Catcalling and harassment are often mentioned in the same breath. That’s because many argue that catcalling is harassment, no matter the intention. A catcall is an unwelcome imposition, a not-very-veiled command: to feel complimented, to smile, to at least say hello or thank you, to “just ignore it if it bothers you” and “don’t dress that way if you don’t want the attention.” It’s an objectification, sexualization and subordination that often prompts fear, intimidation and discomfort. At least, that’s how it’s typically defined. Some, women included, would disagree.
In Milan, a woman walks into a café and orders a coffee and brioche. She notices a group of men sitting nearby. “Ciao, ma come sei bella,” trails her as she walks to her table. She dismisses the comments as part of the Italian culture, where women are often bella, cara, tesoro, and seldom referred to by their actual names. Later, when she leaves the café, the men don’t notice; they’ve moved on. She feels relieved. In DC, a woman walks past a group of men standing by a bar. They try to get her attention with “hello, gorgeous.” She ignores them and walks away uncomfortably. The next week, that woman is robbed. She tells the police that she remembers the men who did it and that before he’d run away with her purse, one of them had said: “you should have said hello.” Both of these stories are true.
You might say something along the lines of: The latter is just sensationalizing a one-off occurrence. Not every instance of catcalling escalates to assault or robbery. You’d be right — not every instance does, but enough do. More importantly, 68% of women who are harassed on the street fear the possibility that the incident will escalate to something worse. For many, escalation is a reality; 23% of respondents to this survey were sexually touched, 20% were followed and 9% were forced to do something sexual.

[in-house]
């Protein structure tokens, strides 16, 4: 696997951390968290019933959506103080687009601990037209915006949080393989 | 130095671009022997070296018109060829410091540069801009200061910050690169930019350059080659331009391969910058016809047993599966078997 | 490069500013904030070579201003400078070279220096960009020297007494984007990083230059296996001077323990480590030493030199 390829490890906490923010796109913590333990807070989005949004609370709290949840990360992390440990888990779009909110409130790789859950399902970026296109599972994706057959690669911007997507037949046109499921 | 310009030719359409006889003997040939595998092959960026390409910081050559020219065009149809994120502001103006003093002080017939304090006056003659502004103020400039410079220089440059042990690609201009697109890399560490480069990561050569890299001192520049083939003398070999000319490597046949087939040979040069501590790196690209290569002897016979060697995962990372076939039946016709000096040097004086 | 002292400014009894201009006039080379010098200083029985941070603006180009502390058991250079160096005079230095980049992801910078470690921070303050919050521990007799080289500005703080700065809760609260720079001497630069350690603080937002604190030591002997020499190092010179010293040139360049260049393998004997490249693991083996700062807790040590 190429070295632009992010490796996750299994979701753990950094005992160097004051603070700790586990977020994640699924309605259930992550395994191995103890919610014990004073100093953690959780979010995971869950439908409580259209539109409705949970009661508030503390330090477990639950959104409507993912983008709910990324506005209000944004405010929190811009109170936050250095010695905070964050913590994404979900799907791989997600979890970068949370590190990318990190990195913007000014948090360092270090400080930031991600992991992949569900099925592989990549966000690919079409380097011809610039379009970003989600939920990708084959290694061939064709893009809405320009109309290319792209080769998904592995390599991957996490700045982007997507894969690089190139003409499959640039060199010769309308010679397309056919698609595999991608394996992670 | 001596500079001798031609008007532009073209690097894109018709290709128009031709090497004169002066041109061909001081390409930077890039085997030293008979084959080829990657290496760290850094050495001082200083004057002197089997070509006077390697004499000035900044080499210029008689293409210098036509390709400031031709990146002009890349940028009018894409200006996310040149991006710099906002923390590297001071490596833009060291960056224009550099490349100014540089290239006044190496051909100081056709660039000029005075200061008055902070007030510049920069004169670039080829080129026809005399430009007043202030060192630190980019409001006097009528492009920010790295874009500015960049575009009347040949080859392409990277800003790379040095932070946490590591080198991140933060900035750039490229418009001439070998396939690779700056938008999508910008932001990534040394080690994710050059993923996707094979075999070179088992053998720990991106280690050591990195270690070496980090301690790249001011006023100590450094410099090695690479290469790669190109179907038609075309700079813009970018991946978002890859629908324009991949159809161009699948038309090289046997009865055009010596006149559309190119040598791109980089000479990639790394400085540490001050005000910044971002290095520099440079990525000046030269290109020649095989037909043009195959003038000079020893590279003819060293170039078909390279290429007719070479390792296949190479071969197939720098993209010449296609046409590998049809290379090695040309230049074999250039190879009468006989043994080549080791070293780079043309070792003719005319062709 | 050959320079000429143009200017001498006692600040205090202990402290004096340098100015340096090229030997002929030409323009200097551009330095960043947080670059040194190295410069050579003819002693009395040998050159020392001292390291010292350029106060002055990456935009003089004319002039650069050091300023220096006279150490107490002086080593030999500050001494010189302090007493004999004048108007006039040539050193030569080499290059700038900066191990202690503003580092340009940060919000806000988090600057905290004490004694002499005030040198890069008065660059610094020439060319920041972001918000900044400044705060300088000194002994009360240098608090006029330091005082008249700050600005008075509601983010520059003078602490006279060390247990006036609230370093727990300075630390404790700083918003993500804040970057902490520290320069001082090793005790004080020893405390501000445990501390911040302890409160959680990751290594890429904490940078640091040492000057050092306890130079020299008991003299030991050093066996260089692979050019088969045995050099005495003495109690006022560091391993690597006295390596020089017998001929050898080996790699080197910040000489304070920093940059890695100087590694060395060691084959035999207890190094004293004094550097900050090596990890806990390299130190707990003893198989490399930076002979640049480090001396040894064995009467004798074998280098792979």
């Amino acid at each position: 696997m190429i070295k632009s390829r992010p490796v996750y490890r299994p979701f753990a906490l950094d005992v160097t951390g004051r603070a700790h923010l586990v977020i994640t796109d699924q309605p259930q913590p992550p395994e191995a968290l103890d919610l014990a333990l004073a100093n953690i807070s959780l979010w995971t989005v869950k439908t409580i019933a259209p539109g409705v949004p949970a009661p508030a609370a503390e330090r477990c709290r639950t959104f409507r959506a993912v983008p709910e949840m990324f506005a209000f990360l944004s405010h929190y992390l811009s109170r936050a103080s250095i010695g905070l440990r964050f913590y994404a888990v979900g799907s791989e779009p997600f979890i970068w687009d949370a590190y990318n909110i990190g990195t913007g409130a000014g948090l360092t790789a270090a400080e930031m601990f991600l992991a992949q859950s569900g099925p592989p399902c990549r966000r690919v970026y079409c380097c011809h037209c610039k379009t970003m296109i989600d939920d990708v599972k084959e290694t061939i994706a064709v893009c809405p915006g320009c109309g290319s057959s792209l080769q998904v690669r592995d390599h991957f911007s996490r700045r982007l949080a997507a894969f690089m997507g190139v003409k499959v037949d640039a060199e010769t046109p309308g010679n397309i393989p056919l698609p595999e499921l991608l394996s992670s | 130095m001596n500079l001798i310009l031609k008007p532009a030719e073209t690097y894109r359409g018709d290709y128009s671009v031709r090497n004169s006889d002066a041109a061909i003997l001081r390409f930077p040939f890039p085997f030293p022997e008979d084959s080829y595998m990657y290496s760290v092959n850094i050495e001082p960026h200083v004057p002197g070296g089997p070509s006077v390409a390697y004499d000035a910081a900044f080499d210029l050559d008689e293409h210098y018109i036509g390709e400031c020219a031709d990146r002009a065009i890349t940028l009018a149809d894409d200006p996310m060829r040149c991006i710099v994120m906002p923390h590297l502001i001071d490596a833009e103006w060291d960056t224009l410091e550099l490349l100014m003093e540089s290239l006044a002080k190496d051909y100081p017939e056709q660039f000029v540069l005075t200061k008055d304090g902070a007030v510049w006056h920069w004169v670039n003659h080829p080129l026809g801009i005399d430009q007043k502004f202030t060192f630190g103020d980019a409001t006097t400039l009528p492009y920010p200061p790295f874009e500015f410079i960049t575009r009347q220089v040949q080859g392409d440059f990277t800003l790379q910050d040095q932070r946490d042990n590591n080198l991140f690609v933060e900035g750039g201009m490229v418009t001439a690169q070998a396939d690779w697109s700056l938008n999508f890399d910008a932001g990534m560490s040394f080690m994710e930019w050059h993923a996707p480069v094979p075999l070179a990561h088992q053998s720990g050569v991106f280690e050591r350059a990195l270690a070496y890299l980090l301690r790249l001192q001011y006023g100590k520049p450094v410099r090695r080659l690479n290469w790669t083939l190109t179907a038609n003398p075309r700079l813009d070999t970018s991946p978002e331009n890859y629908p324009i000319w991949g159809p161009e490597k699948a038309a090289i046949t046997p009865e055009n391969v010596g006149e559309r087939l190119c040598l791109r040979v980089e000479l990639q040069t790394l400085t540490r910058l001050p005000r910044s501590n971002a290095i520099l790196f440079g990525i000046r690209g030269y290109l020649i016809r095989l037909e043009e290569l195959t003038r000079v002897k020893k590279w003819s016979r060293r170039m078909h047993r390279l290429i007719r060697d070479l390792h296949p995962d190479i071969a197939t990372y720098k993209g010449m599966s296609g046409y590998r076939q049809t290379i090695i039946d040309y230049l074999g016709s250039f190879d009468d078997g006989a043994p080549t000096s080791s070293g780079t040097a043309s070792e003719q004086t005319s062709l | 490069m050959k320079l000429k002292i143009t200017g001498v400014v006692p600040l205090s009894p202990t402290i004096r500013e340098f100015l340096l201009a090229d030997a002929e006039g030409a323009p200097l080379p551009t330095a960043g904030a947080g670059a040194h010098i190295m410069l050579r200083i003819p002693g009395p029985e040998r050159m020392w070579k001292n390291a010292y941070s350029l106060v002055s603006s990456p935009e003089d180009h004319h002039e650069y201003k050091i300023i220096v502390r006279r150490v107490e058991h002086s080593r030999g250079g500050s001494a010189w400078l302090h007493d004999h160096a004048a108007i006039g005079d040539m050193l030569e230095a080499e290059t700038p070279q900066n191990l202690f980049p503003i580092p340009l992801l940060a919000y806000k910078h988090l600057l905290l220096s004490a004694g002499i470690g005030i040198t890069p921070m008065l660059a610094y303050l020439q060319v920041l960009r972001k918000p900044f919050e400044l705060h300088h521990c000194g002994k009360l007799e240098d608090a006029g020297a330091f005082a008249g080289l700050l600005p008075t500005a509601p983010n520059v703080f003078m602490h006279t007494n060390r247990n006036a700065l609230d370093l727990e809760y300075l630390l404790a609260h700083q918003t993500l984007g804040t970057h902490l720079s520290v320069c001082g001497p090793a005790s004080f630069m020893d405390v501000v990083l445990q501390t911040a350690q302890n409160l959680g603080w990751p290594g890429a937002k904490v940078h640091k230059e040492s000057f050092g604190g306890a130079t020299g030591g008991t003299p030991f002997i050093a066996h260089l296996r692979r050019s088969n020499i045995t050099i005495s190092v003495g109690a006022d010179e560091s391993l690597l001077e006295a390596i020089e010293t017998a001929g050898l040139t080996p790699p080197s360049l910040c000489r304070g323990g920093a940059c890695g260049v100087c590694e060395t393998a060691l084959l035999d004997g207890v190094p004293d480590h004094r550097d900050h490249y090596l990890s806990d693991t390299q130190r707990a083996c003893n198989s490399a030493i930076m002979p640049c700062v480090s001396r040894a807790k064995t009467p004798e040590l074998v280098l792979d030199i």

The average male is taller, weighs more and is physically stronger and has more muscle mass than the average woman (although there’s been a lot of debate about how to accurately measure strength). In his book, The Gift of Fear, Gavin de Becker captures how this discrepancy translates to a situation where women perceive threat, writing, “It is understandable that the perspectives of men and women on safety are so different — men and women live in different worlds […] at core, men are afraid women will laugh at them, while at core, women are afraid men will kill them.” When humans perceive threat, there’s so very little room and time to consider the more benign intentions of a larger, more powerful person. De Becker urges women to follow their instincts, to cherish and listen to their gift of fear and to stop letting the pressure to be nice nullify the need to protect oneself.
The problem with the term “catcalling” is it has become a catchall supposed to arouse feelings of indignation amongst self-respecting women. The debate is strangely categorical — you’re either with us or against us. It doesn’t leave much space for, well, reality. You’re allowed to feel in danger when you do, and flattered when you do. As Christina Cauterucci writes for Slate, “There is absolutely nothing wrong or anti-feminist about wanting to be objectified, whether all the time or in specific situations with specific people. But women aren’t creating drama when they resist their own objectification.”
In an ideal world, women wouldn’t have to worry about how to respond to catcalling. We wouldn’t have to convince others of our reality. We also wouldn’t all feel the need to be a united front on an issue that doesn’t always present the same way. We wouldn’t have to worry about how one particular personal experience does or doesn’t feed into the patriarchy. The onus to remove the threat and discomfort of a catcall would be on those who pose it, and that is overwhelmingly men.
Until this power balance changes, one option is to, when safe, firmly and negatively respond to situations that make you uncomfortable. Hollaback!, a grassroots movement to end street harassment, suggests naming and denouncing the offensive behavior while maintaining eye contact. Stop Street Harassment publishes success stories from women who confronted their harassers. There’s strength in numbers: If you witness predatory leering, or hear someone being harassed, help them. Public shaming is an effective deterrent of unwanted behavior.
Catcalling is often really scary. It makes the receiver assess her surroundings, look for exit strategies, grasp her keys defensively — it makes her feel that she might be attacked. As women existing in public, we’re sensitive to our surroundings; living in a world where street harassment is a constant serves to heighten this. But not all catcalls are preludes to harassment, just like not all attention is unwanted. Is it wrong to acknowledge that nuance? Where do you stand on catcalling? Where do we disagree? How do you respond when it happens to you?
Photo by Alfred Gescheidt via Getty Images; illustrations by Maria Jia Ling Pitt.